Access to information is not only vital for preserving democracy within the nation, but it is critical for public health, keeping the population informed and aware of the devastating failures of hospital protocols as evidenced by the COVID-19 response. This can be achieved while still protecting patient privacy and anonymity, if healthcare professionals are allowed to speak out. As reporter Chandra Bozelko argues in a recent Washington Post article, “Patient care includes public advocacy, minus the personal details.”

Emotional Exploitation

Alongside the censorship of medical professionals, the exploitation of physicians is another problem emerging as a result of the dysfunctional system. Viewed as a perpetual resource, healthcare staff members, their innate professionalism, and their work ethic are what keeps the healthcare industry in operation. The system itself runs on the altruism of its practitioners; if medical professionals worked their number of allotted hours and went home at the end of their shift – instead of working endless hours overtime to preserve patient health – the healthcare system and its patients would suffer greatly.

The COVID-19 pandemic has revealed how medical staff members are treated as an endless resource, used to maximize efficiency of the system, constantly being faced with added responsibilities and a growing workload – additional patients, paperwork, and procedures. For the majority of healthcare workers, walking away without completing their job and thus, endangering patients is unthinkable. Meanwhile leadership continuously exploits this ethic.

Over the past few years, demands have escalated without an equivalent rise in time or resources. At the same time, the medical complexity of patients has increased with the number and severity of chronic conditions steadily rising in prevalence. Medical encounters are more involved than ever before with more illnesses, medications, and complications, while the duration of office or hospital visits remains the same.

In times of the COVID-19 pandemic, the demands on healthcare workers have only increased, while resources continue to decrease at alarming rates and exploitation of the workforce continues. According to data from The New York Times, physician burnout levels are at an all-time high caused in part by chronic workplace stress, as are burnout rates among nurses. Physicians and nurses on the frontline of patient care experience the highest levels of burnout, which are associated with increased medical errors and thus, present threats to patient health and safety. Data suggest that doctors and nurses commit suicide at higher rates than in almost any other profession and recent examples of medical workers taking their own lives as a result of working conditions signal an urgent need for change.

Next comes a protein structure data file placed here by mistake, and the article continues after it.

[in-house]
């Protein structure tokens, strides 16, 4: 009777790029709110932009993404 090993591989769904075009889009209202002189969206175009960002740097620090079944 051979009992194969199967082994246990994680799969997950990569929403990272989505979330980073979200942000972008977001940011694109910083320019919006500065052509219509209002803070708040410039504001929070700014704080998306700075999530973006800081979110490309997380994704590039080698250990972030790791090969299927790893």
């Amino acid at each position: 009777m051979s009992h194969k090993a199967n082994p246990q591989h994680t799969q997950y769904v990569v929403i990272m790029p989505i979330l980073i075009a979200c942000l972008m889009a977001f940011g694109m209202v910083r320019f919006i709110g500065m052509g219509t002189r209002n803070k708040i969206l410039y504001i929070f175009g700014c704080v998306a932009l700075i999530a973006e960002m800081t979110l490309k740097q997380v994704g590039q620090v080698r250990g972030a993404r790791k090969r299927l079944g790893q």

Based on an unrelenting belief in the unwavering professionalism of its workers, the current healthcare model is proving unsustainable for both providers and their patients. As such, the system must be restructured to reflect the current realities of patient care. The healthcare model is  imperfect and is only able to function due to the valiant efforts of its workers who prize patient caregiving above all else. Exploiting the altruistic ethic of healthcare professionals to keep a broken system from collapsing in on itself is not just unsustainable, it goes against its very mission.

Though limited due to censorship restrictions, reports emerging from the frontline indicate a persisting problem. The COVID-19 pandemic has revealed the unpreparedness of many healthcare systems across the world to handle unprecedented spikes in demand. However, in the United States it has also presented an ominous example of dysfunction and an extension of a greater, long-term problem within the system that must be addressed. The number of challenges facing healthcare workers will continue to grow as long as the enterprise can exploit its labor force unpenalized and the repercussions of this model will continue to emerge. Silencing staff members will only further the problem while promoting an unrealistic image of the state of healthcare thereby hindering potential efforts to help those in need – which right now are not just the patients fighting for their lives against COVID-19, they are also the physicians risking their lives to protect them.

 

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6 Powerful Antibacterial Essential Oils

Commonly used in medicines across the world for their many benefits, essential oils are natural products which have strong antimicrobial, antioxidant, antiseptic activity and can provide natural protection against several types of pathogens.

As a result of their chemical composition, a large number of aromatic natural oils has been investigated for their potential antibacterial properties against bacteria, fungi, viruses, and protozoa. Most notably, the oils of oregano, tea tree, eucalyptus, and peppermint have been found to contain the strongest antibacterial and anti fungal properties. Other studies have found that lemongrass and orange are also among the oils effective against bacterial strains.

Biomedical research is increasingly focusing on a wide variety of essential oils hoping to identify novel and natural applications for the inhibition of microbial pathogens, according to a review published in Antimicrobial Compounds.